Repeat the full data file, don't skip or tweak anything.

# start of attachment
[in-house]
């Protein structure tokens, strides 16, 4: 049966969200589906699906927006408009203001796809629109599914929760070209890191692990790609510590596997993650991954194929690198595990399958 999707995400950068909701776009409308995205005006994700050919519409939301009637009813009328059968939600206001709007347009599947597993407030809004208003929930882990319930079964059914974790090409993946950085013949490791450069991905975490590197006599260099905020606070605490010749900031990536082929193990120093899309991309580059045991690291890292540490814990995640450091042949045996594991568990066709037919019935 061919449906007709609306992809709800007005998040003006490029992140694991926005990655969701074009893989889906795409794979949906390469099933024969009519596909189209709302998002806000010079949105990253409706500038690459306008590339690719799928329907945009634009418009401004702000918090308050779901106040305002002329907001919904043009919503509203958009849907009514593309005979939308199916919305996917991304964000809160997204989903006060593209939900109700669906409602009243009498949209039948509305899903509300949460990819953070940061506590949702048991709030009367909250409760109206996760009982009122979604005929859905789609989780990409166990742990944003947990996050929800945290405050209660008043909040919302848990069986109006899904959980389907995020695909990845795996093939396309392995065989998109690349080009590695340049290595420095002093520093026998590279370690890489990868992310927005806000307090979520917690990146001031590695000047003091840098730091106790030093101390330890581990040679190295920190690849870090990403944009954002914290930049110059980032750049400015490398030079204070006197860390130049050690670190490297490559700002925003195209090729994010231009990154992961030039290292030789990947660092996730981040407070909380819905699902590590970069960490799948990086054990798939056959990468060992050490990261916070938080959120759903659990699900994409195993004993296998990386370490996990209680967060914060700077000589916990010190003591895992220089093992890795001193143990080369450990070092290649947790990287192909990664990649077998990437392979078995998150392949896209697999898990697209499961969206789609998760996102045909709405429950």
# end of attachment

[in-house]
């Protein structure tokens, strides 16, 4: 049966969200589906699906927006408009203001796809629109599914929760070209890191692990790609510590596997993650991954194929690198595990399958 999707995400950068909701776009409308995205005006994700050919519409939301009637009813009328059968939600206001709007347009599947597993407030809004208003929930882990319930079964059914974790090409993946950085013949490791450069991905975490590197006599260099905020606070605490010749900031990536082929193990120093899309991309580059045991690291890292540490814990995640450091042949045996594991568990066709037919019935 061919449906007709609306992809709800007005998040003006490029992140694991926005990655969701074009893989889906795409794979949906390469099933024969009519596909189209709302998002806000010079949105990253409706500038690459306008590339690719799928329907945009634009418009401004702000918090308050779901106040305002002329907001919904043009919503509203958009849907009514593309005979939308199916919305996917991304964000809160997204989903006060593209939900109700669906409602009243009498949209039948509305899903509300949460990819953070940061506590949702048991709030009367909250409760109206996760009982009122979604005929859905789609989780990409166990742990944003947990996050929800945290405050209660008043909040919302848990069986109006899904959980389907995020695909990845795996093939396309392995065989998109690349080009590695340049290595420095002093520093026998590279370690890489990868992310927005806000307090979520917690990146001031590695000047003091840098730091106790030093101390330890581990040679190295920190690849870090990403944009954002914290930049110059980032750049400015490398030079204070006197860390130049050690670190490297490559700002925003195209090729994010231009990154992961030039290292030789990947660092996730981040407070909380819905699902590590970069960490799948990086054990798939056959990468060992050490990261916070938080959120759903659990699900994409195993004993296998990386370490996990209680967060914060700077000589916990010190003591895992220089093992890795001193143990080369450990070092290649947790990287192909990664990649077998990437392979078995998150392949896209697999898990697209499961969206789609998760996102045909709405429950």